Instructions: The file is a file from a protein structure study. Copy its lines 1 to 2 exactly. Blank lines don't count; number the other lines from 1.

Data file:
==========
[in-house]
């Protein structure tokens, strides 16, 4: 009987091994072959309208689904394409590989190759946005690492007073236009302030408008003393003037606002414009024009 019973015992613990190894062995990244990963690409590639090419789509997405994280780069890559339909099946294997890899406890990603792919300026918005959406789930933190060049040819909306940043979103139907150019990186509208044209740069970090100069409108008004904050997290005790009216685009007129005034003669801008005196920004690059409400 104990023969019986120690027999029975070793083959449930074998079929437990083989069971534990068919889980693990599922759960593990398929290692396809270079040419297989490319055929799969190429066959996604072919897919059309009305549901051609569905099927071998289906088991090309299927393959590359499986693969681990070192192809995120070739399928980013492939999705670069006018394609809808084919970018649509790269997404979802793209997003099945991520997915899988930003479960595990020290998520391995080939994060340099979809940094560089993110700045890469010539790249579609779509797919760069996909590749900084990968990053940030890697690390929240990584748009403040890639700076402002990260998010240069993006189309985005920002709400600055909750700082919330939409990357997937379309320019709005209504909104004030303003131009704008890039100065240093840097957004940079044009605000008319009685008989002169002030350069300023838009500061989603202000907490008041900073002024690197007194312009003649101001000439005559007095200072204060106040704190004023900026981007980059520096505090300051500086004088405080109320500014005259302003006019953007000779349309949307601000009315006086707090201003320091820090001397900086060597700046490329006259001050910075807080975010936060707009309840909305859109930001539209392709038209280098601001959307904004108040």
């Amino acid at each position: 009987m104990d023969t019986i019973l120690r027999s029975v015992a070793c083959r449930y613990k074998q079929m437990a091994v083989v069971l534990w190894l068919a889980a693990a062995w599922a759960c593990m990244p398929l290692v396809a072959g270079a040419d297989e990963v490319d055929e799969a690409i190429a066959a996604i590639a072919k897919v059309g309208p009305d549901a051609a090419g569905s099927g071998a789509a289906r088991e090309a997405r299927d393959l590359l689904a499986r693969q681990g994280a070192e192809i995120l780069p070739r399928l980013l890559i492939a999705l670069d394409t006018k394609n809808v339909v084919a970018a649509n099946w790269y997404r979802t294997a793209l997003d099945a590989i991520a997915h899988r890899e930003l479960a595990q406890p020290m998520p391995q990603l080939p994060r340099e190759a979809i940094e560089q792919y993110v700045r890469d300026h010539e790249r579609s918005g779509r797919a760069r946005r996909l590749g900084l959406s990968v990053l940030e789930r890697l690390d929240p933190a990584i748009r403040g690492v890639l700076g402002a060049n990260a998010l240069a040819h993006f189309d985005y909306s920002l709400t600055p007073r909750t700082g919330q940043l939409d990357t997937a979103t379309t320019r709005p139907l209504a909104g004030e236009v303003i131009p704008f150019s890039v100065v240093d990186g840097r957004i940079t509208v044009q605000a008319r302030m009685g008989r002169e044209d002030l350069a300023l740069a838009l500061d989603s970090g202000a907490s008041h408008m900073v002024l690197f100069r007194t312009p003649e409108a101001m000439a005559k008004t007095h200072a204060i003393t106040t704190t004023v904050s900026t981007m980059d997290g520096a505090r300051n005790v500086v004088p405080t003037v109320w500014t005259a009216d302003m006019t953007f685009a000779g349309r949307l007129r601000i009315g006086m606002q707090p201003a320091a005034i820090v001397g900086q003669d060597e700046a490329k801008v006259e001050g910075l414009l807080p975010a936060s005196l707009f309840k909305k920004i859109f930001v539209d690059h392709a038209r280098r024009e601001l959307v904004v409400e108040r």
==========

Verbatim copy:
[in-house]
């Protein structure tokens, strides 16, 4: 009987091994072959309208689904394409590989190759946005690492007073236009302030408008003393003037606002414009024009 019973015992613990190894062995990244990963690409590639090419789509997405994280780069890559339909099946294997890899406890990603792919300026918005959406789930933190060049040819909306940043979103139907150019990186509208044209740069970090100069409108008004904050997290005790009216685009007129005034003669801008005196920004690059409400 104990023969019986120690027999029975070793083959449930074998079929437990083989069971534990068919889980693990599922759960593990398929290692396809270079040419297989490319055929799969190429066959996604072919897919059309009305549901051609569905099927071998289906088991090309299927393959590359499986693969681990070192192809995120070739399928980013492939999705670069006018394609809808084919970018649509790269997404979802793209997003099945991520997915899988930003479960595990020290998520391995080939994060340099979809940094560089993110700045890469010539790249579609779509797919760069996909590749900084990968990053940030890697690390929240990584748009403040890639700076402002990260998010240069993006189309985005920002709400600055909750700082919330939409990357997937379309320019709005209504909104004030303003131009704008890039100065240093840097957004940079044009605000008319009685008989002169002030350069300023838009500061989603202000907490008041900073002024690197007194312009003649101001000439005559007095200072204060106040704190004023900026981007980059520096505090300051500086004088405080109320500014005259302003006019953007000779349309949307601000009315006086707090201003320091820090001397900086060597700046490329006259001050910075807080975010936060707009309840909305859109930001539209392709038209280098601001959307904004108040």